By: Melissa Bergmann, Senior Editor
In recent years, the “docudrama” genre has grown in popularity. A docudrama is a television series or film featuring dramatized depictions of real events. This genre includes series such as “Dahmer,” “Inventing Anna,” and “The Act.” Coupled with the recent growth in popularity in this genre is growth in defamation lawsuits filed by the real-life individuals depicted in these movies and television shows.
A defamation suit threatens HBO’s 2022 docudrama “Winning Time: The Rise of the Lakers Dynasty.” The series received rave reviews from audiences and critics, but actual members of the 1980’s Los Angeles Lakers basketball team, nicknamed the “Showtime Lakers,” are less than impressed. In a letter sent to HBO by his attorney, Jerry West (former Lakers basketball player, coach, and general manager) called his depiction in “Winning Time” a “baseless and malicious assault on [his] character.” While West has yet to file suit against HBO, the letter alludes to possible false light and defamation claims, which West has threatened to take “all the way to the Supreme Court.”
However, “Winning Time” contains a disclaimer at the beginning of the first episode that reads, “This series is a dramatization of certain facts and events. Some of the names have been changed and some of the events and characters have been fictionalized, modified or composited for dramatic purposes.” A disclaimer such as this is on par with disclaimers in other docudramas. This leaves many wondering: does a disclaimer protect the creator of a docudrama from liability in potential defamation suits?
The use of disclaimers in media works dates back to 1932 when Irina Yusupov sued MGM Studios for defamation over her depiction in “Rasputin and the Empress.” This lawsuit resulted in Yusupov winning approximately $125,000 (around $2.4 million today), followed by Hollywood filmmakers trying to prevent a similar fate by including “all person and events fictious” disclaimers in films.
To prevail on a defamation claim, public figures, such as those who are commonly depicted in docudramas, are subject to the heightened defamation standard of proving actual malice, along with the traditional elements of defamation. Accordingly, a public figure depicted in a media work must prove the depiction was (1) an assertion of fact; (2) actually false or created a false impression about him; (3) highly offensive to a reasonable person or defamatory, and (4) the show creator knew the representation was not true or made it with reckless disregard for the truth.
Therefore, a disclaimer, such as that in “Winning Time”, can be used by media creators as a defense against the “assertion of fact” element, arguing that no reasonable viewer would believe that the depictions were assertions of fact.
Recent case law favors the assertion that disclaimers cannot absolutely absolve the producers of a docudrama from liability. In Gaprindashvili v. Netflix, Inc. (C.D. Cal 2022), the United States District Court for the Central District of California denied Netflix’s motion to dismiss, concluding that Netflix acted with a “reckless disregard” for the truth, in a case where Nona Gapringashvili brought a defamation claim against Netflix for her depiction in “The Queen’s Gambit.” The court held that the presence of a disclaimer at the beginning of the show, stating that the series is a work of fiction, is a factor in the defamation analysis but is not dispositive. The court noted that Netflix, by “purport[ing] to be set in a historical setting and…referenc[ing] real people and facts,” created “the impression that [it] was asserting objective facts.”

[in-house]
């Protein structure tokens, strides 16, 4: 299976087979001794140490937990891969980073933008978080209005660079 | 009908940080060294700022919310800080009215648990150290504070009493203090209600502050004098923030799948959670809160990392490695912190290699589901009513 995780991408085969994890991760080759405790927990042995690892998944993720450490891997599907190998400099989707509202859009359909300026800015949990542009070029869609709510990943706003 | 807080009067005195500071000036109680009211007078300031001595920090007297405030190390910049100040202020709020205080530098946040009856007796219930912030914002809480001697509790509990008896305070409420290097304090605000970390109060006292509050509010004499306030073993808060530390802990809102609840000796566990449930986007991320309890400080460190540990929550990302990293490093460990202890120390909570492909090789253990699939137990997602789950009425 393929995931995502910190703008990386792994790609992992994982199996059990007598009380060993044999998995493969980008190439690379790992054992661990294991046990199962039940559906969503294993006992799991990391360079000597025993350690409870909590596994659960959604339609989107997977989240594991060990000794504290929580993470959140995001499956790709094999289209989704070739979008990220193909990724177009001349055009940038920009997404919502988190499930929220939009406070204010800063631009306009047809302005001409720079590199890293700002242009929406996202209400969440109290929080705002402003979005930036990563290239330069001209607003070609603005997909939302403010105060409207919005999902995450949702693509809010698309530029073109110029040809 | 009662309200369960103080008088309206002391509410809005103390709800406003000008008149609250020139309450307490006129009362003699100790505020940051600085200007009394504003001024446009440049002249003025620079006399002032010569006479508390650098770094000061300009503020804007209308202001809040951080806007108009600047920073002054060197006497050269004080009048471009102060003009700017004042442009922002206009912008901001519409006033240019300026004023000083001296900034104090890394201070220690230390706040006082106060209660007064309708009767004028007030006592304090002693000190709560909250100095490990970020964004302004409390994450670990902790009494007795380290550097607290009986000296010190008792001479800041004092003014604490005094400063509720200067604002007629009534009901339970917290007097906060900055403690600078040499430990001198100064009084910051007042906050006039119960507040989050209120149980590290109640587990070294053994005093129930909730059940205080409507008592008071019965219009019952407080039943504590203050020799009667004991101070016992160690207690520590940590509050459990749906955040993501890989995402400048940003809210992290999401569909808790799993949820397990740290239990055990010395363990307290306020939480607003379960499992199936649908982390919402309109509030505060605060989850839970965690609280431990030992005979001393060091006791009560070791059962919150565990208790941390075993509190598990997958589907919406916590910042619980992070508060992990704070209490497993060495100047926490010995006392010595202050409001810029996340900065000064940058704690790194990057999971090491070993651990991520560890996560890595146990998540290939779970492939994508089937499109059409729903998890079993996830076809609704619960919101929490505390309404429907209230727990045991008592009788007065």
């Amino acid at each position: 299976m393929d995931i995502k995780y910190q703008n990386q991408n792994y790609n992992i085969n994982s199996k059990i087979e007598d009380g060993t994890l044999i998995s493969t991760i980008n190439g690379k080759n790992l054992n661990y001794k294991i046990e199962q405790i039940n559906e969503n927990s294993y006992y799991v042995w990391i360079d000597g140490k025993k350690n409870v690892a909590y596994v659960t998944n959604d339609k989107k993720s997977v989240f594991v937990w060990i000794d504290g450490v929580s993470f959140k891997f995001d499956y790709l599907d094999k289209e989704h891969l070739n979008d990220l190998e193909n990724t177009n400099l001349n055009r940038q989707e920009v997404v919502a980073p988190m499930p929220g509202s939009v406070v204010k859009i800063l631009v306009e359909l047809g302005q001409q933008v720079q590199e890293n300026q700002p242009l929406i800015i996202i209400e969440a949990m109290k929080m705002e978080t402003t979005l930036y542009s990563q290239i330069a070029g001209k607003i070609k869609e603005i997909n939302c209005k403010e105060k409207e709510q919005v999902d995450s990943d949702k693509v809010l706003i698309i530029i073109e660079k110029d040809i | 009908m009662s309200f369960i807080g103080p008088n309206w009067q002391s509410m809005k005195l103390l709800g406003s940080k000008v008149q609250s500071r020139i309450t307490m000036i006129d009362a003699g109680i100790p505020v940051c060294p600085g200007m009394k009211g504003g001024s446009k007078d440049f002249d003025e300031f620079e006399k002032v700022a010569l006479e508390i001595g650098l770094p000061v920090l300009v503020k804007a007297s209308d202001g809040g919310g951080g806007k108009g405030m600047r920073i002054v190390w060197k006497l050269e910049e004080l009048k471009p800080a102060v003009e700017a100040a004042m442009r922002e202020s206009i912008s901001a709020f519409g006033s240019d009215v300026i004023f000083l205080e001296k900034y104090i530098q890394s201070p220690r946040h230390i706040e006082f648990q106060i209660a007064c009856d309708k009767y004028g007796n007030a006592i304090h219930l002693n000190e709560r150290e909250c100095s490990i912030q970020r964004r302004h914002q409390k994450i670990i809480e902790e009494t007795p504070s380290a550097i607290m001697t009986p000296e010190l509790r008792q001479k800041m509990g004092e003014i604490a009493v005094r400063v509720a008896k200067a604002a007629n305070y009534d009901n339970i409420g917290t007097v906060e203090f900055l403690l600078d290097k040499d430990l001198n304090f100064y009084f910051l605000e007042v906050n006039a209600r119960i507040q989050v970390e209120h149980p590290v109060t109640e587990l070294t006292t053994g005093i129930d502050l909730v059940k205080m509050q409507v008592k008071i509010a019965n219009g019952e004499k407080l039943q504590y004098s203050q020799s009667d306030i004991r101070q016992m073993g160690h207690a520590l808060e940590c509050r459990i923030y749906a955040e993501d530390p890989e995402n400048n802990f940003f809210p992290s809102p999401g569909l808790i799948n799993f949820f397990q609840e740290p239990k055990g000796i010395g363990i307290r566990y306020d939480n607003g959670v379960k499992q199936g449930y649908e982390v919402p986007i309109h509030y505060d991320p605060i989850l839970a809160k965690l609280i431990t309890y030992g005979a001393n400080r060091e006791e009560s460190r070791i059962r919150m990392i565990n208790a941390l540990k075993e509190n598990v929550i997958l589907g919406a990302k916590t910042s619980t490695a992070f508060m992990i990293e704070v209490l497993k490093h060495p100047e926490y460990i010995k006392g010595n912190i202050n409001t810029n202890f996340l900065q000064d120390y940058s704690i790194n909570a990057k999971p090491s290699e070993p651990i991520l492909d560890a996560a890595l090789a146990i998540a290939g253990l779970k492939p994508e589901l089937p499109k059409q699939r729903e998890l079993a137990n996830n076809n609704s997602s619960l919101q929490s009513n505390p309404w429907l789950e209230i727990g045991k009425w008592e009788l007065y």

The same court, in Mossack Fonseca & Co., S.A. v. Netflix (C.D. Call 2020), found that the disclaimers at the beginning and end of “The Laundromat” aided in dismissing the plaintiff’s libel case against Netflix. The court held that “no reasonable viewer…would interpret the film as conveying ‘assertions of objective fact.’” The court distinguished Mossack from Gaprindashvili by finding that the defamatory line in “The Queen’s Gambit” was one of “factual detail incorporated into the [s]eries for believability,” while the defamatory depictions in “The Laundromat” were “main plot devices…which are clearly fictional or at least dramatized.”
Will the disclaimer at the beginning of “Winning Time” save the producers from liability for defamation? Legal experts point to one scene in particular that may prove that HBO producers were attempting to make assertions of fact. In this scene, West’s character throws an MVP trophy through an office window and Jerry Buss’s, character “breaks the fourth wall” by looking directly into the camera, saying “Jerry West, head coach of the Lakers, basketball legend, considered a true gentleman of the sport to everyone who doesn’t know him.” Media lawyer, Daniel Novack, believes that by speaking directly to the audience, the show is “basically [telling the audience] ‘trust us, this is real.’” Similarly, Alexander Rufus-Isaacs, the attorney who represented Nona Gapringashvili, said that this scene proves the show’s creators are “vouching for their portrayal of West.”
Given that a disclaimer may be viewed as one element in the defamation analysis, instead of a dispositive factor, docudrama creators should not rely on a disclaimer to absolve them from defamation liability. Instead, as entertainment attorney David Halberstadter suggests, docudrama creators should engage in thorough review when script writing, including a citation to source material supporting any factual statements made.
Mossack Fonesca & Co., S.A. v. Netflix Inc., No. CV 19-9330-CBM-AS(x), 2020 U.S. Dist. LEXIS 250113 (C.D. Cal 2020).
Gaprindashvili v. Netflix, Inc., No. 2:21-cv-07408-VAP-SKx, 2022 U.S. Dist. LEXIS 23304 (C.D. Cal. 2022).